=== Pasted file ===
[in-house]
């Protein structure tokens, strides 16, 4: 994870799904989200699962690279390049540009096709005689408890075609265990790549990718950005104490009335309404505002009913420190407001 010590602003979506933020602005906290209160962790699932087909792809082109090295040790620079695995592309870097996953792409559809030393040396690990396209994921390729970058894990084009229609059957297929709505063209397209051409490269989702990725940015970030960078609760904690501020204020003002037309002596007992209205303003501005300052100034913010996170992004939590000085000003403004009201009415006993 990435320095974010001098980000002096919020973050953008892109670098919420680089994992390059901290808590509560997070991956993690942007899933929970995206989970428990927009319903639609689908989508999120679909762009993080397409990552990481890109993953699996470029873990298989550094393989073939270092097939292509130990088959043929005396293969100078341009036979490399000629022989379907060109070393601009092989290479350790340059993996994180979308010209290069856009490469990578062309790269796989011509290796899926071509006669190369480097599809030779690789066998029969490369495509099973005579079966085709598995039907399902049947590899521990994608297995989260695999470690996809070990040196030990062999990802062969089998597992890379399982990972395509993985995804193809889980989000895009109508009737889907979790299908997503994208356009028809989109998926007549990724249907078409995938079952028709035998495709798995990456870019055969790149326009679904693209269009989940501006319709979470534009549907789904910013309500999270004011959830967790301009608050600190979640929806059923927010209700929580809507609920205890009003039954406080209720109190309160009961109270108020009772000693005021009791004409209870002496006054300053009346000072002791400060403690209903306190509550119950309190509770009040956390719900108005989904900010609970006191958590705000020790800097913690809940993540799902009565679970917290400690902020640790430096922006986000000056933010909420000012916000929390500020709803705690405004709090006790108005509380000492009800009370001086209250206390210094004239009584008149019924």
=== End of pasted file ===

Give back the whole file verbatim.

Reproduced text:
[in-house]
């Protein structure tokens, strides 16, 4: 994870799904989200699962690279390049540009096709005689408890075609265990790549990718950005104490009335309404505002009913420190407001 010590602003979506933020602005906290209160962790699932087909792809082109090295040790620079695995592309870097996953792409559809030393040396690990396209994921390729970058894990084009229609059957297929709505063209397209051409490269989702990725940015970030960078609760904690501020204020003002037309002596007992209205303003501005300052100034913010996170992004939590000085000003403004009201009415006993 990435320095974010001098980000002096919020973050953008892109670098919420680089994992390059901290808590509560997070991956993690942007899933929970995206989970428990927009319903639609689908989508999120679909762009993080397409990552990481890109993953699996470029873990298989550094393989073939270092097939292509130990088959043929005396293969100078341009036979490399000629022989379907060109070393601009092989290479350790340059993996994180979308010209290069856009490469990578062309790269796989011509290796899926071509006669190369480097599809030779690789066998029969490369495509099973005579079966085709598995039907399902049947590899521990994608297995989260695999470690996809070990040196030990062999990802062969089998597992890379399982990972395509993985995804193809889980989000895009109508009737889907979790299908997503994208356009028809989109998926007549990724249907078409995938079952028709035998495709798995990456870019055969790149326009679904693209269009989940501006319709979470534009549907789904910013309500999270004011959830967790301009608050600190979640929806059923927010209700929580809507609920205890009003039954406080209720109190309160009961109270108020009772000693005021009791004409209870002496006054300053009346000072002791400060403690209903306190509550119950309190509770009040956390719900108005989904900010609970006191958590705000020790800097913690809940993540799902009565679970917290400690902020640790430096922006986000000056933010909420000012916000929390500020709803705690405004709090006790108005509380000492009800009370001086209250206390210094004239009584008149019924």